The fact is, at some point, most of us are going to need some kind of assistance at some point in late life. Boomers may not have the luxury that our parents did, of being tended by adult children or other family members. Families may live too far from one another to enable that day-to-day caregiving. Many boomers – including a sizable LGBT population – do not have children to depend on at all. And whether in future years there will be a sufficient number of skilled home health aides to assist us in our own homes remains an open question.

The good news is that in the course of researching my book, “Last Comforts: Notes From the Forefront of Late-Life Care,” I learned that there are viable alternatives to conventional nursing homes and that they focus more on “home” than on “nursing” in design, operation and management.

Sometimes they’re called “households” or “small houses.” The Green House is one of the better-known variations on the theme of alternative nursing facilities. (www.thegreenhouseproject.org) Instead of a nursing station dominating a floor, a kitchen and common dining and living areas cater to residents who have their own bedrooms and bathrooms. A floor – often called a “neighborhood” — might include 10 to 20 bedrooms. These homes are distinguished for their person-centered care. So, residents’ own preferences dictate their schedules – that is, they can awaken when they want, eat when they want, spend time how they want to. Aides may be referred to as “universal workers,” and are given more responsibilities (and training) than aides in conventional nursing homes.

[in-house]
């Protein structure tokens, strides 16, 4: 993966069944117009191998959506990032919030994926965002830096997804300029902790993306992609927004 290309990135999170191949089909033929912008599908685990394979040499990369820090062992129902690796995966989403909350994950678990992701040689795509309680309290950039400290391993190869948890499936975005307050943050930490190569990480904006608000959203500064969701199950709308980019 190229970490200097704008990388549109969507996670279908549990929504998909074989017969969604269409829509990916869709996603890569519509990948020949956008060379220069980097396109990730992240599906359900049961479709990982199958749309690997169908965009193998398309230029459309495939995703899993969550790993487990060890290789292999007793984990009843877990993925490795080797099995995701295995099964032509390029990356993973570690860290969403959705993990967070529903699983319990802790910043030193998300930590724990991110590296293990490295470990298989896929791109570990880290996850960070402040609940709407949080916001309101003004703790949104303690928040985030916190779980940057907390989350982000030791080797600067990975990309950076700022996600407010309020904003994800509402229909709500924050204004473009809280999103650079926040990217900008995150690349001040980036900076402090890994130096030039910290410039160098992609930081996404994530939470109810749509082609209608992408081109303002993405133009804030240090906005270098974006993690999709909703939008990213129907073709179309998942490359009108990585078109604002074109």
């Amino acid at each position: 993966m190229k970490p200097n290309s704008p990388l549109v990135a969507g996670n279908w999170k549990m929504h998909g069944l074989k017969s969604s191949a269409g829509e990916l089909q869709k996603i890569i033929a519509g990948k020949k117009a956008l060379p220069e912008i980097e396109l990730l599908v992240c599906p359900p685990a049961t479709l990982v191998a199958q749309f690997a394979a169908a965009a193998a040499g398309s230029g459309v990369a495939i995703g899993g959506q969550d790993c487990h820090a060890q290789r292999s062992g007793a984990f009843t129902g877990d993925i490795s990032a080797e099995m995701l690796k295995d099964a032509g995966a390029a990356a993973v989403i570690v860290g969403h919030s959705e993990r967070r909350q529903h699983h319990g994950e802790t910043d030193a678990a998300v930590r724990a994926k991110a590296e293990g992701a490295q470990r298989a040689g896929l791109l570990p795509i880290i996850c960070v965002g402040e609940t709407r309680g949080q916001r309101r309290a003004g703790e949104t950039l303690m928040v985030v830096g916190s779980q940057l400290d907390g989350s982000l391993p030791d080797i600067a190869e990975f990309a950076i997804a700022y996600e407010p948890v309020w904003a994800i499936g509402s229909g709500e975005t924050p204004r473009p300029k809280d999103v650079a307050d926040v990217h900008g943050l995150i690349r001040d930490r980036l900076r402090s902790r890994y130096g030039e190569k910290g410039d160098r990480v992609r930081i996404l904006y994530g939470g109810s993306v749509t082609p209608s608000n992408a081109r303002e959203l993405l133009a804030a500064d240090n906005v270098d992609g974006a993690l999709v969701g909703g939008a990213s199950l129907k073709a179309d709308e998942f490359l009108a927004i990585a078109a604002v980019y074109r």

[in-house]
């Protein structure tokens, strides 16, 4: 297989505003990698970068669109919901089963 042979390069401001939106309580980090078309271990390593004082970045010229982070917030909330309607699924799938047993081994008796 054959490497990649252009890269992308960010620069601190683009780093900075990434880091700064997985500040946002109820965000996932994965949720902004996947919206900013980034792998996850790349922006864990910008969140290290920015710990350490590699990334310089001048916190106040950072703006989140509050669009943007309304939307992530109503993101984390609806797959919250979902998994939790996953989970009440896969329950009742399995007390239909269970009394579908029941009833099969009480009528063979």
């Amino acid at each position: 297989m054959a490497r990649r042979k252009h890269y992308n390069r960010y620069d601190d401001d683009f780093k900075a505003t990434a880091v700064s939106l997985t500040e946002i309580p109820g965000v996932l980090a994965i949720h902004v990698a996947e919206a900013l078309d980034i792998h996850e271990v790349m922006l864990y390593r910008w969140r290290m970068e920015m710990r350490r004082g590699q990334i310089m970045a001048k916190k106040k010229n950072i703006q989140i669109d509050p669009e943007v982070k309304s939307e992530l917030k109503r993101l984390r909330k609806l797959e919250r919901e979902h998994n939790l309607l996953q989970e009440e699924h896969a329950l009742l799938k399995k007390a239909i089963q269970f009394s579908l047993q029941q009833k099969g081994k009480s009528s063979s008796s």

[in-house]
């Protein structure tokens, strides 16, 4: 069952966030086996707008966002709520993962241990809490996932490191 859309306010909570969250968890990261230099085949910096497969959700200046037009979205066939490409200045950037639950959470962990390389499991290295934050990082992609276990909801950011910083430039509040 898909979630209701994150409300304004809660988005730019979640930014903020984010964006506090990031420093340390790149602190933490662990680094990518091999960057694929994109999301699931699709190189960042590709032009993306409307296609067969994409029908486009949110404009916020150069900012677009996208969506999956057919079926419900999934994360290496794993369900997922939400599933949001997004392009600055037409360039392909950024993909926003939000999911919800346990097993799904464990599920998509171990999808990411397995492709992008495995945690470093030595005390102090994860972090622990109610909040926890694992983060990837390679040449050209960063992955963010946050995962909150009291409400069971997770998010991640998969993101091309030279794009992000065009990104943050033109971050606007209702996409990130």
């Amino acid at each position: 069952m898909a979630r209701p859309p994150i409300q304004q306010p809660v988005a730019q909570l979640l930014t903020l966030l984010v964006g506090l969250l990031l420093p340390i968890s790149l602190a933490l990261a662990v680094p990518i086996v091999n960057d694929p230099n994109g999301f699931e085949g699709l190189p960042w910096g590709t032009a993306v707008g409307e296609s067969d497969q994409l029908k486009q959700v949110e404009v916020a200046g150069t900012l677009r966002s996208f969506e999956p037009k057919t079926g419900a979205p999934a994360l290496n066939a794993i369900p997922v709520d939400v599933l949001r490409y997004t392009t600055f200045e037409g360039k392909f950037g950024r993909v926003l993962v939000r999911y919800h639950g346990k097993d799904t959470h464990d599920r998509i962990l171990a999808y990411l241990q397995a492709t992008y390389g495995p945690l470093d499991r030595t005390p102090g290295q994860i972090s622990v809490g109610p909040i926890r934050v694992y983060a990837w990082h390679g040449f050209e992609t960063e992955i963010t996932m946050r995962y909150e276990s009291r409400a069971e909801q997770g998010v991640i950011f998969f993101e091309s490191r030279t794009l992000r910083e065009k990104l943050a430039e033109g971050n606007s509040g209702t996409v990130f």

The nearly 95,000-square-foot Leonard Florence Center for Living in Chelsea, Massachusetts, which has been open since 2010, is a case in point. (www.chelseajewish.org) It cares for 100 residents in 10 “houses” (its term for “neighborhood”) of 10 people apiece. Three of the houses serve people who need short-term rehabilitation. One of the houses serves people living with ALS; another serves people with multiple sclerosis (MS).

The building’s first floor is its “Main Street,” with a bakery, deli, spa and chapel; each house also has its own communal area for games, social gatherings and other events. Each house also offers made-to-order Kosher meals; menus are designed jointly with residents and staff.

There are roughly 15,500 nursing homes in the U.S. that serve about 1.4 million residents at any given time; “household” style nursing homes that embrace culture change currently represent a very small fraction of the total number of long-term care residences in this country. So the question that arises is: Can these models grow substantially over the next 20 years so that we will come to expect this level of care as the norm? The nonprofit sector has led the way in this arena. It’s time for the private sector, which accounts for two-thirds of the nursing facilities in the country, to pay attention.